2
$\begingroup$

A problem I find with the site is that often answerers don't know how to calibrate an answer to the level of the questioner. This was both good and bad for me personally as I'd get insight into topics I'd never have known about if I had kept my narrow view on topics. But, some people wish for answerers gradated for their own level, so for them, I think this will be a useful addition.

Why? Because Stack Exchange's system inherently puts a value on the person asking the question as it is they who choose which answer is 'accepted' for the question.

The acceptance is not a democratic vote, but an 'ability' of the person who asks the question. If the acceptance is for the person who is asking then he should be able to make it clear to others what type of answer it should be such that they'd accept it.

$\endgroup$
1
4
$\begingroup$

Tags of this sort are known in SE parlance as "meta tags", i.e., tags which don't actually describe what the question is about, and instead describe some other ("meta") aspect of the question. As a general rule, since over a decade ago, meta tags are strongly frowned upon; see the original blog post for much of the reasoning for this. In short, there is a very strong consensus that meta tags are bad and should not be used except for very limited exceptions with very tightly defined use cases.

On this site, we have very few meta tags. The most common one is , with , , and trailing behind. The first three have very clear reasons for existing, and they are tightly codified. The other two are, honestly, in decline, and should maybe be phased out.

The specific tag that you've proposed was discussed back in 2012 in Can we have a level-of-question tag please?, and similar tags were discussed in Can we encourage the "research-level" meta tag? What about a "popular" tag? and Would having a second set of tags relating to the nature of the question make sense?. For additional background, it is very much worth looking up past discussions of meta tags on a network-wide level at Meta Stack Exchange.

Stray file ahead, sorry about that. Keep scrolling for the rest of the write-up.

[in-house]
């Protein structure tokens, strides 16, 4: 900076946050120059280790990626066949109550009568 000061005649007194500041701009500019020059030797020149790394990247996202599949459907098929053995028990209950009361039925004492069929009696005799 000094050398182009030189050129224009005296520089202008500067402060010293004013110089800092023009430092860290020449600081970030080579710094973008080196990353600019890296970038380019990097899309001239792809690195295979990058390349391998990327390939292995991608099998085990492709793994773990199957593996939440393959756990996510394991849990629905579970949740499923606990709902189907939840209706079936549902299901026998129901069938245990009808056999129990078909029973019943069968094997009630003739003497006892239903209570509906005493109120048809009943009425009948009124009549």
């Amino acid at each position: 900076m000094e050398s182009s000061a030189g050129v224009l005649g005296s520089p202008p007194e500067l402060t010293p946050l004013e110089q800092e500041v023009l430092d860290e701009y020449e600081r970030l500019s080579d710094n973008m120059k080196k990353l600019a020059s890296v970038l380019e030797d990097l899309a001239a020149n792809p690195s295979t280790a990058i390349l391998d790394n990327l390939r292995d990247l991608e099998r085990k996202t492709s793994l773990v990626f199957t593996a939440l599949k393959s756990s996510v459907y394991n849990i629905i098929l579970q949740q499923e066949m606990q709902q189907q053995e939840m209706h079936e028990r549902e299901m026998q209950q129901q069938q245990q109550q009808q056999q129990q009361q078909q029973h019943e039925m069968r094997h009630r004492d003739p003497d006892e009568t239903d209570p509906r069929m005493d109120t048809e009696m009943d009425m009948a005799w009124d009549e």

So, as a general rule:

  • yes, if the user asking a question requires a specific level for the answers, then this should be indicated in the question text itself. If the OP does not do this, or if it's not obvious from the way the question is posed (which is almost always the case!), then it is good practice to encourage OP to do so, and to edit it in if OP provides the information as a comment.

    Moreover, there already is an incentive (i.e. an additional +15 in rep from answer acceptance) to post answers that OP can understand. And, on the other hand, if any answerer wants to post an answer outside of that domain (say, because they feel that it would be useful to a wider audience), the can do so $-$ and should remain able to do so.

    And, all that said,

  • no, it is not a good idea to encode this information as a tag. This type of tag is extremely difficult to maintain and enforce, it has very little usefulness in practice, and the descriptions tend to be to vague to be applicable even in single examples, let alone consistently (and usefully) across different questions by different users.

$\endgroup$
2
$\begingroup$

I agree that answers should be calibrated to the level of the question, but I have to say I think a tag for this would be useless: if someone doesn't do this calibration already I doubt a tag would change that.

I agree that it is quite annoying to find hifalutin answers, but one can just downvote, or upvote better calibrated answers.

if the acceptance is for the person who is asking then he should be able to make it clear to others what type of answer it should be such that they'd accept it.

I'm not sure that imposing restrictions on acceptable answers is ideal. After all, as you point out, it might be extremely useful to have a different perspective (higher or lower level) to an answer; if this perspective is not properly calibrated, the OP can simply not accept this answer.

$\endgroup$
2
$\begingroup$

Yes, one should consider the "difficulty level" the OP can handle. But at the same time, SE posts don't exist in a vacuum. Posts are open for all to look at and learn from. So perhaps higher level answers are helpful to way more people than the person asking the question.

I think a good balance is to meet the OP where they are, but to also add any higher level details you think are relevant and useful to future readers. Then your post will have the most impact and usefulness. I think adding tags that discourage higher level content hurts the site overall.

$\endgroup$
1
$\begingroup$

Status-declined by mother meta. If you disagree, I recommend taking it up with them. However, I personally agree with their conclusion.

$\endgroup$

You must log in to answer this question.

Not the answer you're looking for? Browse other questions tagged .